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Siege fears rise in Hodeida as Yemen war hits streets

media Yemeni pro-government forces gather on the eastern outskirts of Hodeida, as they continue to battle for the control of the city from Huthi rebels on November 9, 2018 AFP

In the heart of Yemen's port city of Hodeida, caught in a war of attrition between rebels and a regional military alliance, Mohammed fears his family will be trapped -- but he cannot bring himself to leave.

Father to an 11-month-old daughter, Mohammed lives in the Dahmiya district, just three kilometres (1.8 miles) from the frontline between Yemen's Huthi rebels and pro-government troops.

"I lost my job because of the war," said the 30-year-old, who was a pharmaceutical representative until a few weeks ago when armed clashes brought his city to a standstill.

"What I'm most afraid of is that the war will drag on, and that we'll somehow be trapped here, and that we'll have a hard time finding water, food, medicine," he said.

"But I'm not even considering leaving. I'll wait for this to be over, and then I'll find a job again."

A city on western Yemen's Red Sea coast, Hodeida is home to its most important port, a lifeline to 14 million people -- half the population -- who risk starvation in the war-torn and impoverished country.

The port has been under Huthi rebel control since 2014, when the armed northern tribes staged a takeover of large parts of Yemen, including the capital Sanaa.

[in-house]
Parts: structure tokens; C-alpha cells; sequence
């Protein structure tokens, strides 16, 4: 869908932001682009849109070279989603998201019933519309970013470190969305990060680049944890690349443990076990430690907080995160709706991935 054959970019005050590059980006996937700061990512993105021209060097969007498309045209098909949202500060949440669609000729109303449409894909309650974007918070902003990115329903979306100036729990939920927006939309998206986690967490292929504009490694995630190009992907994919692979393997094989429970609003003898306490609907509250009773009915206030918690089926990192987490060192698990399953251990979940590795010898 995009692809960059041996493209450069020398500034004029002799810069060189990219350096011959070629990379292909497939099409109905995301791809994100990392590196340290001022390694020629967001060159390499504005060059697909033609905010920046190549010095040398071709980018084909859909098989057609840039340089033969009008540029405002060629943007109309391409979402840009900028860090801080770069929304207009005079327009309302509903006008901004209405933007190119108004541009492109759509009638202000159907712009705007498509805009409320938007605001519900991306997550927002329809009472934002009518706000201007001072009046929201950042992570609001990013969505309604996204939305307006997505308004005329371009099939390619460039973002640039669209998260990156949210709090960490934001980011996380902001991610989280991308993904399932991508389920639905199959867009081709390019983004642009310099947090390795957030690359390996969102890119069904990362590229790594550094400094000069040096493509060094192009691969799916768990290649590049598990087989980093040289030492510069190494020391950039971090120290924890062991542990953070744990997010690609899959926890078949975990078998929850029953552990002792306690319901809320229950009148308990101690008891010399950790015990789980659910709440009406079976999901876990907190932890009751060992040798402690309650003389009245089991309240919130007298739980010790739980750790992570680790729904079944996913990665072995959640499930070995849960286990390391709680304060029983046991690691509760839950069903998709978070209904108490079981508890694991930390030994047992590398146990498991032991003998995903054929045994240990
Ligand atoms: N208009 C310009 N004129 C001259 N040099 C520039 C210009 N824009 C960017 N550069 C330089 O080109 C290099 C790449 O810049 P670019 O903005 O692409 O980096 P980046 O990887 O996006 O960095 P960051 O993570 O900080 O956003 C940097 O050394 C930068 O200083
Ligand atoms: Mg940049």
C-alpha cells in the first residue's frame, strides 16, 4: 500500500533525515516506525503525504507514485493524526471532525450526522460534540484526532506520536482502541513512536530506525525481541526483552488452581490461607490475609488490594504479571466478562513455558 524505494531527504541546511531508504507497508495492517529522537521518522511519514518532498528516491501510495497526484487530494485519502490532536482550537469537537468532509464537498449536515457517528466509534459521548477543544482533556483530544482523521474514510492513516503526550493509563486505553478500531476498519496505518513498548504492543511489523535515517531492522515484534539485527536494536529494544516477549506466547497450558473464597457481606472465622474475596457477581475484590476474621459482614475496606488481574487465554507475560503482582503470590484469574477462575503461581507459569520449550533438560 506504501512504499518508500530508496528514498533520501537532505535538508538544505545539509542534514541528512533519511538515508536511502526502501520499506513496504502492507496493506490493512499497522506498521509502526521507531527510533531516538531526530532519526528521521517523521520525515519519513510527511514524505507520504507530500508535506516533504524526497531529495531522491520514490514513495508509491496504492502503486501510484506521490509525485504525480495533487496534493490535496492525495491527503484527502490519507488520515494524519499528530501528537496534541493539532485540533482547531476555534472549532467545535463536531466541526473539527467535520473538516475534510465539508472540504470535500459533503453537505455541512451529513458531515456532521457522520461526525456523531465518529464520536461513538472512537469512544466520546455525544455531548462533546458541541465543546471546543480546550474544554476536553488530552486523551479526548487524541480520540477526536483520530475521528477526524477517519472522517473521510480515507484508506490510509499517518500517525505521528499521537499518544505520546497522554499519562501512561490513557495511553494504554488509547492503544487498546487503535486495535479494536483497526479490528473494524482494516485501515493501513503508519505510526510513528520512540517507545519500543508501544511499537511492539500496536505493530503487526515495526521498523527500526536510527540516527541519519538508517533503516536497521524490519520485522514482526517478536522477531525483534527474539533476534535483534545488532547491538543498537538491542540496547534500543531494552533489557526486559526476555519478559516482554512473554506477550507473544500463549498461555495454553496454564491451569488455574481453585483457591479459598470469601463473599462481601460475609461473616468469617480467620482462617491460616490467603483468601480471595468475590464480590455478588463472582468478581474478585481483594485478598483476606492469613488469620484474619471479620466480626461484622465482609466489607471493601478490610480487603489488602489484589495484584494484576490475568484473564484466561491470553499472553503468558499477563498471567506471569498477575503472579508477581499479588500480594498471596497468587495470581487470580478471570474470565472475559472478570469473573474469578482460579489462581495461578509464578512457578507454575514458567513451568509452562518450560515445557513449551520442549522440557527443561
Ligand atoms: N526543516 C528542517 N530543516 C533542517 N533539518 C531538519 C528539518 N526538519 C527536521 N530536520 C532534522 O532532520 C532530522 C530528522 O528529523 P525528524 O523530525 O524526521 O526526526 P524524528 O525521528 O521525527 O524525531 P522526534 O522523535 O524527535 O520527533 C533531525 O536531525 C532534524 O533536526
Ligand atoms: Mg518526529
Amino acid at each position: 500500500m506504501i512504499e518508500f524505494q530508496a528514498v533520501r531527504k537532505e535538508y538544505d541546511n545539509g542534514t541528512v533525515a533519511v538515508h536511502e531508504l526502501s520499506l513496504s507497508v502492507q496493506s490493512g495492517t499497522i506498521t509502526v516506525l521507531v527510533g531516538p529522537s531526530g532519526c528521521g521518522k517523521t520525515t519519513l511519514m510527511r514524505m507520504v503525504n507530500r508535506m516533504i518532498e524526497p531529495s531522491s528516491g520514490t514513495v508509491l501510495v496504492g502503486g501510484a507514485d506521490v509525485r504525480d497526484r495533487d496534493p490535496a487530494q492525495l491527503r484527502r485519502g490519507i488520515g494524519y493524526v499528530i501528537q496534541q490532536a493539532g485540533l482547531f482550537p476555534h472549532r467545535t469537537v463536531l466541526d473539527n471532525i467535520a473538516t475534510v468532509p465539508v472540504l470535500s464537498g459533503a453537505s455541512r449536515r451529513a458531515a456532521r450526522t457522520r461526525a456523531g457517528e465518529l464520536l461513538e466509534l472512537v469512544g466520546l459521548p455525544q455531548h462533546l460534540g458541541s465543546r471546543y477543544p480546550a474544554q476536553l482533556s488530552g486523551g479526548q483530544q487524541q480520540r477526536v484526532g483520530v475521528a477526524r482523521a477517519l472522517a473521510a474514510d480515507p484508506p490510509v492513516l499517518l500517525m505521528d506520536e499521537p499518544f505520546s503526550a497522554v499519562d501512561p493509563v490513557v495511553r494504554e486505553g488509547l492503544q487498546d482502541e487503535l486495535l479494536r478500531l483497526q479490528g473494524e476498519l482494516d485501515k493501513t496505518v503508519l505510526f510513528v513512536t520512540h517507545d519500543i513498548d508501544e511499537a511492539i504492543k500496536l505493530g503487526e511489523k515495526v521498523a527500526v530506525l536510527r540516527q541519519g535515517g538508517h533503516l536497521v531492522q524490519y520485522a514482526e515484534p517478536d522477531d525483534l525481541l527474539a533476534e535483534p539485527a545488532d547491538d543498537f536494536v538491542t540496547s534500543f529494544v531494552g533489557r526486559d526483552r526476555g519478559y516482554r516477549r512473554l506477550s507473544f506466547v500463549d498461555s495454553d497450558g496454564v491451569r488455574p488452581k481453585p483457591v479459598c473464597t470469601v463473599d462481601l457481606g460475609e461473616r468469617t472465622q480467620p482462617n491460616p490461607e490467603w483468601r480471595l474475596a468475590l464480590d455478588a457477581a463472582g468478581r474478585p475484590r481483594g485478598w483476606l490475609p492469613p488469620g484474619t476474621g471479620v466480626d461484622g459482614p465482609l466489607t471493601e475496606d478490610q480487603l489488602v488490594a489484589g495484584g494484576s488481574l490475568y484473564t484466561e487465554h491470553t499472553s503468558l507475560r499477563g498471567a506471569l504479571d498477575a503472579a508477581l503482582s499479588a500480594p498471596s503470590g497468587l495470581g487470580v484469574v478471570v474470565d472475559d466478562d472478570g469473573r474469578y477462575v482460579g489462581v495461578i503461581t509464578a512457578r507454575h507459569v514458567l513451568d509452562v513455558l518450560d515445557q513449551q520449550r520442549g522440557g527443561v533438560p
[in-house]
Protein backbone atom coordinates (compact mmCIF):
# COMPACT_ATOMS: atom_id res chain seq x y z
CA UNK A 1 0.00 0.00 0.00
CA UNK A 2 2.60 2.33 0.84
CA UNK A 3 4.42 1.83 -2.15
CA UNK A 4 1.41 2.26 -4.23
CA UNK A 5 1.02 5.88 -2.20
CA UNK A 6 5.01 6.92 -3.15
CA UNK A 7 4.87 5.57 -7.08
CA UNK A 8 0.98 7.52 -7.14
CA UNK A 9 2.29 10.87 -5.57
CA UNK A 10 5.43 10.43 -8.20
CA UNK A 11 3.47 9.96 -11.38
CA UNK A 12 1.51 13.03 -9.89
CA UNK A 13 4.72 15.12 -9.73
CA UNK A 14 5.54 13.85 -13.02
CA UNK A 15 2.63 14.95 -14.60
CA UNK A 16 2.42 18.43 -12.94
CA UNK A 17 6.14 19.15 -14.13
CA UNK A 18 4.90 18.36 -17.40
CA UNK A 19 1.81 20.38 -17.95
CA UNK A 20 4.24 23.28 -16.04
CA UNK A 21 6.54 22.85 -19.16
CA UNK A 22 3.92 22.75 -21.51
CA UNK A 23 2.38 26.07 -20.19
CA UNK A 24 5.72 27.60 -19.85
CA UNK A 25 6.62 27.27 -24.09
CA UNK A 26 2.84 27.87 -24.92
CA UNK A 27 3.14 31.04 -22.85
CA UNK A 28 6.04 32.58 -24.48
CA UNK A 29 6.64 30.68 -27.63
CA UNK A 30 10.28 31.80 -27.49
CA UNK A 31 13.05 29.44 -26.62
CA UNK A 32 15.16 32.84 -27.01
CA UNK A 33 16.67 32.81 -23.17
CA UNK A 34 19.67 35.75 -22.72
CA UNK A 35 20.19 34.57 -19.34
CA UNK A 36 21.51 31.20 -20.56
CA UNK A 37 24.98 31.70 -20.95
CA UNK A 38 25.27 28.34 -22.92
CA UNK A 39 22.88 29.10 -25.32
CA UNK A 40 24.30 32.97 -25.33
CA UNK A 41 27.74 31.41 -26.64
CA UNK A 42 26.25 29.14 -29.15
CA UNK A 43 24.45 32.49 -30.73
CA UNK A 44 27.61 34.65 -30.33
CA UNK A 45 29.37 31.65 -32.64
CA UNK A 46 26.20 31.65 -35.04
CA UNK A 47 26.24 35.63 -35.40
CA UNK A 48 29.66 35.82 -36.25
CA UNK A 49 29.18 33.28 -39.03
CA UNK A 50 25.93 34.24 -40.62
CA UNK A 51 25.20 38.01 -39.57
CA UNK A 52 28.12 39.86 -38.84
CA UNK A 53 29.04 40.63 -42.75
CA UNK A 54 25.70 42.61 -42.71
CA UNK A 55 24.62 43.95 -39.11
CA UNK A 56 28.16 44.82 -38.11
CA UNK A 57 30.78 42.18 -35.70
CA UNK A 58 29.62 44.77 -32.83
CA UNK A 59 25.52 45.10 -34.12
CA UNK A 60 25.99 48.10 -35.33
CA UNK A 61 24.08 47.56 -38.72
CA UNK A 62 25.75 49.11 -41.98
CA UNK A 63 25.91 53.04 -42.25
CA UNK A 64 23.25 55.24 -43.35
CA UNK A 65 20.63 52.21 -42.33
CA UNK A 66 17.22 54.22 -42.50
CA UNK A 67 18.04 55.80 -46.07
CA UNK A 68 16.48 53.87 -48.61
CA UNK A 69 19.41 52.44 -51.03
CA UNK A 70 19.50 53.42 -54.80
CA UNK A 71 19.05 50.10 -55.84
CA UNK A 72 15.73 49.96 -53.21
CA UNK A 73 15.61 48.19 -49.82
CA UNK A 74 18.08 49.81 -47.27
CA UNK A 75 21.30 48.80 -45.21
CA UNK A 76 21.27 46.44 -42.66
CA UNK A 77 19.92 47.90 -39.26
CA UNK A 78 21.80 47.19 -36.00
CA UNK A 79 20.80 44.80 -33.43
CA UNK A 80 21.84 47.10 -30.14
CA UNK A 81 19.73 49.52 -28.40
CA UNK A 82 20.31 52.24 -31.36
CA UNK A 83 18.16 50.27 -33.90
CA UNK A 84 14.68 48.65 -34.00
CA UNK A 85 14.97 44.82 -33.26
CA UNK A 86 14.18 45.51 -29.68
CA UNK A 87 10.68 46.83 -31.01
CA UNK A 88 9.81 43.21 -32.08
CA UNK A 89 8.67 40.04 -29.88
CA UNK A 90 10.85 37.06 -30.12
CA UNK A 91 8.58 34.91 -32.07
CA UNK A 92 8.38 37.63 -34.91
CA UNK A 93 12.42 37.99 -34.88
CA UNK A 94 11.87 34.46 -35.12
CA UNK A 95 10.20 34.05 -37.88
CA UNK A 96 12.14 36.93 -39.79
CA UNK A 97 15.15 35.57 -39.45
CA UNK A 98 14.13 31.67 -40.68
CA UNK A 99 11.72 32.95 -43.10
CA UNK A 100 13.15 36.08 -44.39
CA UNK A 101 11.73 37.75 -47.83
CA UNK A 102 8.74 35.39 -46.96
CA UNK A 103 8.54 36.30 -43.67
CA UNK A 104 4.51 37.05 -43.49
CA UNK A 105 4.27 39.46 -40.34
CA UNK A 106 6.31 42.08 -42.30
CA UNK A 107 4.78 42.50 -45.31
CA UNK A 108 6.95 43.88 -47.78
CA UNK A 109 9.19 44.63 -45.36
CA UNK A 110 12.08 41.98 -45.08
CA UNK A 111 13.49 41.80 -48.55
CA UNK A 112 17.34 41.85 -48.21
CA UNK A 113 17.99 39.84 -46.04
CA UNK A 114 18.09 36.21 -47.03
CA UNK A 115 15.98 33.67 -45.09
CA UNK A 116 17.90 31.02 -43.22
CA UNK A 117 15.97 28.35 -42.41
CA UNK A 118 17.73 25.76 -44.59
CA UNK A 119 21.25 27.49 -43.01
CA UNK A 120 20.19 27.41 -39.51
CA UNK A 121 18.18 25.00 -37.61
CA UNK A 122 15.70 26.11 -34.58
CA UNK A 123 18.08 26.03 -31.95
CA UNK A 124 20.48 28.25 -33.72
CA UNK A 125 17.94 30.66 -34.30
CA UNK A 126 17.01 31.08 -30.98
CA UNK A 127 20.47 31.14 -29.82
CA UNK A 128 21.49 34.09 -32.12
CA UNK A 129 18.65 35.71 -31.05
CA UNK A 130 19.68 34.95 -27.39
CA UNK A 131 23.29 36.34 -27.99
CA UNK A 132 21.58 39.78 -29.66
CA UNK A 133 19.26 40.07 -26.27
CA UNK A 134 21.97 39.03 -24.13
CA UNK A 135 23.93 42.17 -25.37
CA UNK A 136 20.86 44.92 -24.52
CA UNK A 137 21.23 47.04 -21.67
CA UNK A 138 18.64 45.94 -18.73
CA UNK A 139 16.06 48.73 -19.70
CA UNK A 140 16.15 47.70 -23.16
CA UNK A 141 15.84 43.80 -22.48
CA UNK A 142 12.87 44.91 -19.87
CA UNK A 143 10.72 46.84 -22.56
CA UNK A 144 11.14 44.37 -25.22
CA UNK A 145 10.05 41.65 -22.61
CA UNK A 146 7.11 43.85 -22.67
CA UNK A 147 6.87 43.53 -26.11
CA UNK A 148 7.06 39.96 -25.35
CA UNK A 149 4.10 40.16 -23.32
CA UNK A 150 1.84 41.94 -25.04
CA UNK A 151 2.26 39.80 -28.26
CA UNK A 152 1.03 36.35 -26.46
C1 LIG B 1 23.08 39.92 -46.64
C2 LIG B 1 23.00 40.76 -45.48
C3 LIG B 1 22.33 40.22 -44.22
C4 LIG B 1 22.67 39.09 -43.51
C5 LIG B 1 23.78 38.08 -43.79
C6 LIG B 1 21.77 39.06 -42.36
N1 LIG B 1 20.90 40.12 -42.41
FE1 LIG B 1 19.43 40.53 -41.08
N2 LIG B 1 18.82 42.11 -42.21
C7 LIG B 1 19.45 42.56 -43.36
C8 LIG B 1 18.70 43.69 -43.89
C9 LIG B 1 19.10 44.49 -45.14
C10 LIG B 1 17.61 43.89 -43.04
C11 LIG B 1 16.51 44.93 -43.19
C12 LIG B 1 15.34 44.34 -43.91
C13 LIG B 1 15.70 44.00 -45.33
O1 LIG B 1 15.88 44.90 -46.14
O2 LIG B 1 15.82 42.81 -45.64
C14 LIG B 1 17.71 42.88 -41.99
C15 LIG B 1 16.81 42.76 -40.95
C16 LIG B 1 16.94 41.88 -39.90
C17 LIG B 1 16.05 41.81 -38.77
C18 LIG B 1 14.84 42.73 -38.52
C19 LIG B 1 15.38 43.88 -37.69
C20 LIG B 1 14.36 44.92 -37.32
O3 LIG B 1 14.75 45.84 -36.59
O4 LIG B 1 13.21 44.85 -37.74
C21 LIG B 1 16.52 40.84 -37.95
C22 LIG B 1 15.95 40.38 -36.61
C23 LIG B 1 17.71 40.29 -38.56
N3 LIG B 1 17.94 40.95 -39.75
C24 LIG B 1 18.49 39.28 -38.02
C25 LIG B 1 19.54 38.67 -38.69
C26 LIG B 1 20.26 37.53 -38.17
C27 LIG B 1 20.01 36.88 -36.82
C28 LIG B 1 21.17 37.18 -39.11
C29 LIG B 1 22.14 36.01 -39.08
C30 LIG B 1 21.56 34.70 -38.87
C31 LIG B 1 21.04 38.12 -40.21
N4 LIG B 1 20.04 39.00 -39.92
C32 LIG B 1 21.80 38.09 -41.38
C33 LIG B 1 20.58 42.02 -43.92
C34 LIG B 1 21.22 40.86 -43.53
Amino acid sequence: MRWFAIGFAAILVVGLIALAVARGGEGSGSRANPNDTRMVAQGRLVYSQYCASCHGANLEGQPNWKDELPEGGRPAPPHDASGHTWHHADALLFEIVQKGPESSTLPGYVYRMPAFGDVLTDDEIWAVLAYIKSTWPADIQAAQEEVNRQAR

Saudi Arabia and its allies have fought alongside the Yemeni army against the Iran-aligned Huthis since 2015, expelling them from a string of Red Sea ports but failing to retake Hodeida and Sanaa.

- 'When will the war end?' -

The people of Hodeida do not like to talk politics, at least with journalists -- no declarations of allegiance, resistance or readiness to fight.

"The only thing we talk about is when this war will end and how," said Lubna, who lives in southern Hodeida.

She is terrified, she says, by talk of an all-out attack on the port, or on the only remaining road in or out of the city, to the north.

"We're afraid of food shortages. We're afraid of a humanitarian disaster."

UN Secretary General Antonio Guterres has warned that the destruction of Hodeida port would be "catastrophic" for Yemen.

Some aid shipments are allowed into the docks of Hodeida, after prior inspection by the Saudi-led alliance, and then face a long and uncertain journey to other parts of Yemen.

The docks came under attack on Monday night but, according to the port's deputy director Yahya Sharafeddine, were still operational.

Across Hodeida, residents say the rebels have barricaded roads with containers or large concrete blocks, lining them with sandbags and mounds of dirt.

Snipers are now stationed on rooftops across the city and in some neighbourhoods, fighters are stationed in makeshift trenches.

When Saudi Arabia and its allies first launched an offensive to retake Hodeida, five months ago, thousands fled the densely populated city, once home to some 600,000 people.

When a temporary ceasefire was announced in August, some returned. Many now regret it.

"This time we are really scared. The fighting this time is worse than all the other times," said Najwa, who lives in western Hodeida with her mother and brothers.

"We are close to the port, which will sooner or later be a target. We're scared. We're scared to go out into the streets."

"I don't want to leave again," said Hanaa, 36, another Hodeida resident. "I don't want to go back to a city where we have nothing. Neither do my children."

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